In Love with Another Man…
By Marlena Little
I’ve been in love with Black Panther since before I can remember, waaay before this weekend! Believe it or not, I’m a comic book nerd.
I was first introduced to comics as a third grader attending a predominantly-white “gifted center/school”where children from all over the Chicago-land area were taught. It was nothing to see all my classmates, girls and boys, reading and exchanging comics over lunch, recess, and every other social time in between.
When you are identified as “gifted” and an exceptional learner, it’s easier to find solace in the pages of comic books with superheroes who had super powers and super intellect. I wasn’t readingThe Baby-Sitters Club series or a Nicholas Sparks novel;I was reading Black Panther.
Naturally, I was in love with King T’Challa. Yes, King T’Challa is Black Panther, but the man behind the mask was who my pre-teen self admired.
If you didn’t know…
1. T’Challa is a genius! He smarter than Tony Sparks any day. He studied at Oxford University and, obtained a PhD in physics. Although wealthy, he didn’t buy his intellect.
2. The title of “Black Panther” is a hereditary right of the King of Wakanda, a protector of both the land and its resources. It isn’t a title that one can just choose to become because of a suit (i.e. Batman).
3. King T’Challa has more wealth than any other superhero in the Marvel Universe at $90 trillion. Frankly, the net worth of Wakanda’s resources would be worth more than the GDP of our current, real world.
As ae pre-teen, adolescent and young lady, I loved T’Challa.
But Friday night, I fell in love with Killmonger.
I’m in love with another man.
Before Friday, I loved what Black Panther represented to me. Education. Intellect. Strength. Unity. Pride. T’Challa is the epitome of “Black Excellence,” from his pride in his country, his tribe, to the ways in which he chooses to serve and protect his people. He understands the detriment of colonization and protects his people at any cost. Hiding “in plain sight” is how he’s survived.
He effortlessly demonstrates my motto – Real G’s move in silence.
But as a woman, I have fallen in love with Erik Killmonger.
In Marvel Universe, Erik’s parents are killed by Klaw, who then takes him captive. Erik escapes to the United States and despite not having a family, let alone a father to be his living example, graduated from MIT. What he doesn’t have in wealth, he has in passion.
Black Panther movie director Ryan Coogler amended this part of the story to provide us with a juxtaposition of T’Challa. Erik is a man who is equally intelligent, equally passionate and equally instinctive – with a completely different foundation. Where T’Challa represents Black Excellence at its finest, one could describe Killmonger as the antithesis.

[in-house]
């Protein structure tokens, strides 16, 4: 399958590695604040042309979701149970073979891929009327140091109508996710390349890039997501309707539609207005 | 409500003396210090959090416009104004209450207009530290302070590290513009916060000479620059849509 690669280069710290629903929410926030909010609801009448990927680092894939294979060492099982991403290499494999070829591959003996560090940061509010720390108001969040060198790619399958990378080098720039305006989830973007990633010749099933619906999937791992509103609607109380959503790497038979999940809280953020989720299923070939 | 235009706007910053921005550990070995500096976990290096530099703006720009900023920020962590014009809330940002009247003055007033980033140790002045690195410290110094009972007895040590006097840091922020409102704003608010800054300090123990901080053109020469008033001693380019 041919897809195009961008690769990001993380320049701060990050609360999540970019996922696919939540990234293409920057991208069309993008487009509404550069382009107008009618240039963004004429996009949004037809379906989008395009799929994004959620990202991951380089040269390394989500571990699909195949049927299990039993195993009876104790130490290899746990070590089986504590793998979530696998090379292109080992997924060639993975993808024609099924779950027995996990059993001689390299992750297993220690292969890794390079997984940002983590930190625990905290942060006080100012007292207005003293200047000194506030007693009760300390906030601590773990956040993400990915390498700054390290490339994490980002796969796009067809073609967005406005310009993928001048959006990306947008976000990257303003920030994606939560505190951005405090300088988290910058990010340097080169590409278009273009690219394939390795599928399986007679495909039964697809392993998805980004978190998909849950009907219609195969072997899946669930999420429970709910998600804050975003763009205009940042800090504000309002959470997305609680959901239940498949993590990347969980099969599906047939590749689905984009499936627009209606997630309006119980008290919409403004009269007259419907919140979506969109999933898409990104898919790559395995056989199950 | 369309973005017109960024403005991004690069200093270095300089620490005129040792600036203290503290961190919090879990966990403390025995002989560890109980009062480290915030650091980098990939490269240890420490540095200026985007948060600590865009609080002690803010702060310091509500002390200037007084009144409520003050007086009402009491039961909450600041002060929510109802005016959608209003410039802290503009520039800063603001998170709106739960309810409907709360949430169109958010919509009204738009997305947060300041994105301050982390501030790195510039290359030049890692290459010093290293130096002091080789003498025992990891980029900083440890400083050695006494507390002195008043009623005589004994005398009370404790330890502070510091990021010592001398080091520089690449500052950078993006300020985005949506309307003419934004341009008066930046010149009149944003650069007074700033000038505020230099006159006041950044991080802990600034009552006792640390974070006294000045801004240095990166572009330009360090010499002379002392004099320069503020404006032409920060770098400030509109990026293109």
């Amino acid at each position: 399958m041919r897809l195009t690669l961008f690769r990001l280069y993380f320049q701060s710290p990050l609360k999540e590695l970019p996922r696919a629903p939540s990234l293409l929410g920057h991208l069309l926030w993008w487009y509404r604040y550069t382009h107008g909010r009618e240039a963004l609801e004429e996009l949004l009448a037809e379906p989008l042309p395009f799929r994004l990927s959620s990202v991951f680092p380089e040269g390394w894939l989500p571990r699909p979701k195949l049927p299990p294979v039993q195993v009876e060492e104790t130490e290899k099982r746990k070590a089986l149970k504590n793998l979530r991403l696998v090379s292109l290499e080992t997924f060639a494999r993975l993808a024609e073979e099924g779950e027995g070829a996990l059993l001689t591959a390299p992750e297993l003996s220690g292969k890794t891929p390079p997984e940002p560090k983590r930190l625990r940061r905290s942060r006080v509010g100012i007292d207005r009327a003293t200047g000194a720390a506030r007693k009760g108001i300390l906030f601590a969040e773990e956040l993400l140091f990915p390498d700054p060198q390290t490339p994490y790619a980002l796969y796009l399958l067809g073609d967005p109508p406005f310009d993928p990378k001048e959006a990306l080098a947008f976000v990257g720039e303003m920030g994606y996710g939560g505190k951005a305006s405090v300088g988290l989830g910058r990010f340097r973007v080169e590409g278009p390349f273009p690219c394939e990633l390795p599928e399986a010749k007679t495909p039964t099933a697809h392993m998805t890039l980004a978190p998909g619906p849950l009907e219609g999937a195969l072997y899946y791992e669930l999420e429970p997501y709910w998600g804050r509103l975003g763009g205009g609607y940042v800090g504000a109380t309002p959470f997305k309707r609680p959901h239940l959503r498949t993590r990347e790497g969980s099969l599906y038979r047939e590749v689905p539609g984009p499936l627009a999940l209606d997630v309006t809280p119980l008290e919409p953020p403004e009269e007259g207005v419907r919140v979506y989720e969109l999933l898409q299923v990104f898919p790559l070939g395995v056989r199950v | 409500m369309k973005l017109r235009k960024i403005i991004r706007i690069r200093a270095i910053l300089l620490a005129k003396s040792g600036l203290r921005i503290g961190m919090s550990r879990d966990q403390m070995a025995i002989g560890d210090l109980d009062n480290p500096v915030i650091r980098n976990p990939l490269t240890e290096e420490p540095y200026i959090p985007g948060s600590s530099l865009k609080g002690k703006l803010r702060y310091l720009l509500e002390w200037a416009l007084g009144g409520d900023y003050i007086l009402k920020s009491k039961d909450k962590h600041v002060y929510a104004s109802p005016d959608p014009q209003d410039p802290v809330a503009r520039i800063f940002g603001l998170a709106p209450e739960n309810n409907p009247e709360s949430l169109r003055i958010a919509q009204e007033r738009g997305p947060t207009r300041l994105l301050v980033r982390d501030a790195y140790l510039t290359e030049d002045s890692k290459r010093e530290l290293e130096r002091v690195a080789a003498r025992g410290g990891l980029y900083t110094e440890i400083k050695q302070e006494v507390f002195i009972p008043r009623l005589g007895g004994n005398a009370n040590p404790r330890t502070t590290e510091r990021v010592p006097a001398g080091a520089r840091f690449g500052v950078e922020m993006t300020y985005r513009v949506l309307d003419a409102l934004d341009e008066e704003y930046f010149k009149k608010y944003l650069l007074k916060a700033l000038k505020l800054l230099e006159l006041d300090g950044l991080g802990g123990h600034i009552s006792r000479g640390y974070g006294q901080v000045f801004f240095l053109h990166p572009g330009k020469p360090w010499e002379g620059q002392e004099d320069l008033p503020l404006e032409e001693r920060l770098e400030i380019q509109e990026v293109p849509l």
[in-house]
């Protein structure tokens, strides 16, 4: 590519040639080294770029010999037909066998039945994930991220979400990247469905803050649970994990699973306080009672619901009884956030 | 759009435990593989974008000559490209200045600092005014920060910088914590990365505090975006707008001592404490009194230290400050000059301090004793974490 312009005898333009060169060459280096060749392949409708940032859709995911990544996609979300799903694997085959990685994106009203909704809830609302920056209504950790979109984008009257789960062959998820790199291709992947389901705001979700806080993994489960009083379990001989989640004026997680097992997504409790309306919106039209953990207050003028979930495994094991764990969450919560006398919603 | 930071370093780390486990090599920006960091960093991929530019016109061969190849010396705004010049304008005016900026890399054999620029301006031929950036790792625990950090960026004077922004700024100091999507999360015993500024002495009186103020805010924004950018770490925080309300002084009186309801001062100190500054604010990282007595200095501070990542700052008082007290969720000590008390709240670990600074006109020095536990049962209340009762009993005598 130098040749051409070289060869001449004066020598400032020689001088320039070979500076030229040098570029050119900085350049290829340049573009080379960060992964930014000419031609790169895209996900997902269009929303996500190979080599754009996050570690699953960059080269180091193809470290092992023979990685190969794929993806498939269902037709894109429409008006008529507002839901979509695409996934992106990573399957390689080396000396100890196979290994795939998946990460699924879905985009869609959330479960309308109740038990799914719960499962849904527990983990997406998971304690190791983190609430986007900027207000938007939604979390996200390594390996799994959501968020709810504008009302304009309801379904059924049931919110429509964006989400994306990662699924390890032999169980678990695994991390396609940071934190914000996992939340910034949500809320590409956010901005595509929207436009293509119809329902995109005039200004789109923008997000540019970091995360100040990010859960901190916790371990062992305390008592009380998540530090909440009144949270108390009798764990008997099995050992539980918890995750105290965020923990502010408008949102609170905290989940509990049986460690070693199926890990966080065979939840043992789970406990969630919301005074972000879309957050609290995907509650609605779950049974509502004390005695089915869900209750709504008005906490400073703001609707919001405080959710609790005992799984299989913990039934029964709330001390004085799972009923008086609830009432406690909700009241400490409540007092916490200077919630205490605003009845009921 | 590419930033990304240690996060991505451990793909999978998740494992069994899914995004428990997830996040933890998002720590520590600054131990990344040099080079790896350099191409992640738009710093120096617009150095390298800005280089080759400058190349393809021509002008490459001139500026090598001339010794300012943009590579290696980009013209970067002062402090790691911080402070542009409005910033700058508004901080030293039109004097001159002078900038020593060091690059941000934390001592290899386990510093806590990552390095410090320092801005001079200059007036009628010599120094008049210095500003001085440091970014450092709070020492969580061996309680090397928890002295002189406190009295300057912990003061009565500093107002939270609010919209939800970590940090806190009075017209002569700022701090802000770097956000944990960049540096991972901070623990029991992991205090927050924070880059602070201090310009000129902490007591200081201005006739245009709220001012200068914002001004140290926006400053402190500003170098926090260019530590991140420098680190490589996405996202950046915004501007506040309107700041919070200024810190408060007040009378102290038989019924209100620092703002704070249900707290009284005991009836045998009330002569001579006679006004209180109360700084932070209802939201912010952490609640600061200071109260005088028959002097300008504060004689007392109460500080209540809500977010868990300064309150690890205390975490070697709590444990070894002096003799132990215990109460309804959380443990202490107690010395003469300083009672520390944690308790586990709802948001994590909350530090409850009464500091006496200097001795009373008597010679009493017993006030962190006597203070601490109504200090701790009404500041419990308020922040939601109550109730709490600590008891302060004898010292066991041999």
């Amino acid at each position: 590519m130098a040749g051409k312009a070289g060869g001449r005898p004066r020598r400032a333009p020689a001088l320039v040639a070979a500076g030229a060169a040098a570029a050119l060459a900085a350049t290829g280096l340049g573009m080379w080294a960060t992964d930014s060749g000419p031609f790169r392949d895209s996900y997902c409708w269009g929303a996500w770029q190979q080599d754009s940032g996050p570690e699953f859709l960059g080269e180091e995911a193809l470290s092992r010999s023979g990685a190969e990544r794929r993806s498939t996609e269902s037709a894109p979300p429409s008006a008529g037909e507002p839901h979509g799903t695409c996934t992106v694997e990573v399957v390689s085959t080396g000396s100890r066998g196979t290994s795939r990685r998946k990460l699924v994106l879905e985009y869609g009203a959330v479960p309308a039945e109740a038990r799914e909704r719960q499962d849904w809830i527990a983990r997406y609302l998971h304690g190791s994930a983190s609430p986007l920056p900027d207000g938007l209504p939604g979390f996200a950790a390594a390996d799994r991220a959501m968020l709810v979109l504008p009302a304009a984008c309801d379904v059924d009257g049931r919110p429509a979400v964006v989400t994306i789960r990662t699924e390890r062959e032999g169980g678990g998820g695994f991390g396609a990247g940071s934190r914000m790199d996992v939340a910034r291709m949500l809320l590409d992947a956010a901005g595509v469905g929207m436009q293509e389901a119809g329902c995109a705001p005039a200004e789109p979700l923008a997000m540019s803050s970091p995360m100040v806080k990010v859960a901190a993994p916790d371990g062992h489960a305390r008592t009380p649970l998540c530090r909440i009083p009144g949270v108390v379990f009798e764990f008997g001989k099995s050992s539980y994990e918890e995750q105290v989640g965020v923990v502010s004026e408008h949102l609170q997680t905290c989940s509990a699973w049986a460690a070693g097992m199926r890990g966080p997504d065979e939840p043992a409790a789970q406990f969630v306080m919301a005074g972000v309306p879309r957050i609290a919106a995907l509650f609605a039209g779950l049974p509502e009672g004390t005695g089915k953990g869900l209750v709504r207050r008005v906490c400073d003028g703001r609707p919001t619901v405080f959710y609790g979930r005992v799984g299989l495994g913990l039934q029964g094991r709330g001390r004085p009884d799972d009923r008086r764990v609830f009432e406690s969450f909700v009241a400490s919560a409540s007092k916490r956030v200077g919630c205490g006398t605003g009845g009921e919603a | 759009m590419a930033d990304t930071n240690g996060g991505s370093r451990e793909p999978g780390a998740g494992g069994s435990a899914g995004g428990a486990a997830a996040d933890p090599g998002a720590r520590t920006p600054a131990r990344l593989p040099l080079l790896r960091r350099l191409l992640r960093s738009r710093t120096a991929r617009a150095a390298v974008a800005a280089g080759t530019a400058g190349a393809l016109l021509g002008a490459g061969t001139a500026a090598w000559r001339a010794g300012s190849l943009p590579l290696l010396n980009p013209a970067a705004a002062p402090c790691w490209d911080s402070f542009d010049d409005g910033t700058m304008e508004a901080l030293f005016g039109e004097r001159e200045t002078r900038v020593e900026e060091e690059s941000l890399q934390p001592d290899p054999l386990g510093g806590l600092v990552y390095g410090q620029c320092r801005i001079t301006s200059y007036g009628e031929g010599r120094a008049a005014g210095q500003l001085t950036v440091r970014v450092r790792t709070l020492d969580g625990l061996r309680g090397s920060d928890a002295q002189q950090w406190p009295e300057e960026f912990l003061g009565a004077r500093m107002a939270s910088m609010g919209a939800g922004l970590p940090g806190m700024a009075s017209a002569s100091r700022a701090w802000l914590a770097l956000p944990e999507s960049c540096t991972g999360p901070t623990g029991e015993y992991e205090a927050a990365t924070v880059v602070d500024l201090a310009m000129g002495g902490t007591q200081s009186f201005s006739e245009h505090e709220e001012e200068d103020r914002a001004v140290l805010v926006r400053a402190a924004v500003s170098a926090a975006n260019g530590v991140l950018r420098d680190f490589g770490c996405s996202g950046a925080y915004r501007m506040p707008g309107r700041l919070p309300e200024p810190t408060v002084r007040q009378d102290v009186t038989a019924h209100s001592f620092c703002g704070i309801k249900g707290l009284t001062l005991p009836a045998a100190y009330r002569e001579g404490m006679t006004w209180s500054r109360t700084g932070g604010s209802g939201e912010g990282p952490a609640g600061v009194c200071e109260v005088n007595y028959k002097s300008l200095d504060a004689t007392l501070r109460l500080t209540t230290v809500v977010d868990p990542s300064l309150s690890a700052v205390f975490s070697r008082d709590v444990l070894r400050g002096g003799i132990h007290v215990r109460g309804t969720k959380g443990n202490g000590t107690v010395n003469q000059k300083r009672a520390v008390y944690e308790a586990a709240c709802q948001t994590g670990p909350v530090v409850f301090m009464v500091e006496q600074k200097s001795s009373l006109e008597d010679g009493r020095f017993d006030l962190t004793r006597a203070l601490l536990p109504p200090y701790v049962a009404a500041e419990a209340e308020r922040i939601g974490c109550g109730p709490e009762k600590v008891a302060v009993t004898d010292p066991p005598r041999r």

And if you did so, you’d be sadly mistaken. Erik is completely misunderstood if he is seen as the “Angry Black Man.” He knows from whence he came and who he is. He carries his birthright, hidden in plain sight – literally and figuratively, he is connected to Wakanda. He carries this, knowing he can neither return to Wakanda nor fight against it.
His scars are not ritualistic, yet they resemble those of his people. He dons a reminder of those he has killed, self-mutilating not as a badge of honor, but as a necessity – a means to an end. He seeks revenge for his father, which means destroying a piece of who he is. He recognizes the struggle of the oppressed and is furious that his family has not only abandoned him, but also the people who look just like him.
Erik is not evil or full of hate. He is what we could call “woke.”
As a girl, I needed T’Challa in my life. I loved T’Challa’s mind and his vision. I relied on his pride and emulated that for myself, being in a world that didn’t look like me. During the day, I went to school with my head held high knowing I belonged among my white counterparts. After school, I returned to my “hood.”
Yet, as a woman, I can no longer be comfortable with simply getting the education and preserving my legacy. I need to help my people who don’t have, give them tools to not just succeed, but fight back. I sometimes tell my students to channel their anger – be angry enough to make a change, be angry enough to use all your time getting the education you deserve that hasn’t been given to you. Be angry enough to go against your people who aren’t doing what they can.
I almost jumped out of my seat at the end of the movie where we see T’Challa and Erik sharing a moment after Erik’s defeat. T’Challa offers Erik restoration, a sort of restorative justice, to which Erik responds,
“Bury me in the ocean with my ancestors that jumped from the ships because they knew death was better than bondage…”
There is no life in bondage – whether by those who look like you or those who do not. While we all may go to the movies, showing pride in our heritage, and #doitfortheculture, let’s ensure that when this movie is done, we are as enthusiastic about honoring our culture and legacy through empowerment, education, and access.
Let’s make sure that more stories are told, more images are seen, not just on the big-screen, but in our living rooms, on the streets, in our classrooms – everywhere. I challenge us all to embrace a bit of Killmonger in our lives, not just T’Challabecause both are representations of who we are.
Because I need to put away my childish things, I must say: I used to be in love with T’Challa, but I’m a woman now and I need me some Killmonger.